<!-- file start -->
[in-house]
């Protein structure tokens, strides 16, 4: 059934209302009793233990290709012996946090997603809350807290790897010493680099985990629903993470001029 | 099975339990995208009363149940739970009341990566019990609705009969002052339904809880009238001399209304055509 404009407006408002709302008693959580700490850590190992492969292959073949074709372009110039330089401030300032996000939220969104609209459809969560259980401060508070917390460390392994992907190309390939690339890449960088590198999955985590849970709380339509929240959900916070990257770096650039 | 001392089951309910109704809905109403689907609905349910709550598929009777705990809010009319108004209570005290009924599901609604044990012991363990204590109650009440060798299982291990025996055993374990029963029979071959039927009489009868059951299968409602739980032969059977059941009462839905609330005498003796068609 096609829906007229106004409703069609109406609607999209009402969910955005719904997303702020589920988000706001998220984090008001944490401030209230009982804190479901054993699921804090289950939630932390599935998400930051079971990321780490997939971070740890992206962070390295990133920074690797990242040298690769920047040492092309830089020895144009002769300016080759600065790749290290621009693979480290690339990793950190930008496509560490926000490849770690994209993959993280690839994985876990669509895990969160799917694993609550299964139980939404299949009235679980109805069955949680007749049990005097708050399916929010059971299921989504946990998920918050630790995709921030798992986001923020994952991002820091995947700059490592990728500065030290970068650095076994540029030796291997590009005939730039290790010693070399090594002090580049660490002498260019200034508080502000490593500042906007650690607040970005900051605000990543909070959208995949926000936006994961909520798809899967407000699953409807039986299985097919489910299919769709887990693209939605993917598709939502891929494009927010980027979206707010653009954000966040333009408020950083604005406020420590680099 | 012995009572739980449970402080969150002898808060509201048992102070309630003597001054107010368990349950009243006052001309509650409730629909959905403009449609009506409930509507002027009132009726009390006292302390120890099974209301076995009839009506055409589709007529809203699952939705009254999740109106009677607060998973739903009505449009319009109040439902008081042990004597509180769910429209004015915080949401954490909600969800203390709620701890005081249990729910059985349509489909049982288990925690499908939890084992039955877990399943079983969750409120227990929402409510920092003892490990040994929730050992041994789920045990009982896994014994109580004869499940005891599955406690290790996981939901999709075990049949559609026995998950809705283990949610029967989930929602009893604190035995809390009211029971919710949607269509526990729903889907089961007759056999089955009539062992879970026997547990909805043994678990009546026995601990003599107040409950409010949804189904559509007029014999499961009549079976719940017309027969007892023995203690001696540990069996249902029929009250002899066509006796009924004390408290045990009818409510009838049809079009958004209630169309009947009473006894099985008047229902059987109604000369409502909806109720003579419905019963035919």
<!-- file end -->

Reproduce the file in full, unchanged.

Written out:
[in-house]
């Protein structure tokens, strides 16, 4: 059934209302009793233990290709012996946090997603809350807290790897010493680099985990629903993470001029 | 099975339990995208009363149940739970009341990566019990609705009969002052339904809880009238001399209304055509 404009407006408002709302008693959580700490850590190992492969292959073949074709372009110039330089401030300032996000939220969104609209459809969560259980401060508070917390460390392994992907190309390939690339890449960088590198999955985590849970709380339509929240959900916070990257770096650039 | 001392089951309910109704809905109403689907609905349910709550598929009777705990809010009319108004209570005290009924599901609604044990012991363990204590109650009440060798299982291990025996055993374990029963029979071959039927009489009868059951299968409602739980032969059977059941009462839905609330005498003796068609 096609829906007229106004409703069609109406609607999209009402969910955005719904997303702020589920988000706001998220984090008001944490401030209230009982804190479901054993699921804090289950939630932390599935998400930051079971990321780490997939971070740890992206962070390295990133920074690797990242040298690769920047040492092309830089020895144009002769300016080759600065790749290290621009693979480290690339990793950190930008496509560490926000490849770690994209993959993280690839994985876990669509895990969160799917694993609550299964139980939404299949009235679980109805069955949680007749049990005097708050399916929010059971299921989504946990998920918050630790995709921030798992986001923020994952991002820091995947700059490592990728500065030290970068650095076994540029030796291997590009005939730039290790010693070399090594002090580049660490002498260019200034508080502000490593500042906007650690607040970005900051605000990543909070959208995949926000936006994961909520798809899967407000699953409807039986299985097919489910299919769709887990693209939605993917598709939502891929494009927010980027979206707010653009954000966040333009408020950083604005406020420590680099 | 012995009572739980449970402080969150002898808060509201048992102070309630003597001054107010368990349950009243006052001309509650409730629909959905403009449609009506409930509507002027009132009726009390006292302390120890099974209301076995009839009506055409589709007529809203699952939705009254999740109106009677607060998973739903009505449009319009109040439902008081042990004597509180769910429209004015915080949401954490909600969800203390709620701890005081249990729910059985349509489909049982288990925690499908939890084992039955877990399943079983969750409120227990929402409510920092003892490990040994929730050992041994789920045990009982896994014994109580004869499940005891599955406690290790996981939901999709075990049949559609026995998950809705283990949610029967989930929602009893604190035995809390009211029971919710949607269509526990729903889907089961007759056999089955009539062992879970026997547990909805043994678990009546026995601990003599107040409950409010949804189904559509007029014999499961009549079976719940017309027969007892023995203690001696540990069996249902029929009250002899066509006796009924004390408290045990009818409510009838049809079009958004209630169309009947009473006894099985008047229902059987109604000369409502909806109720003579419905019963035919």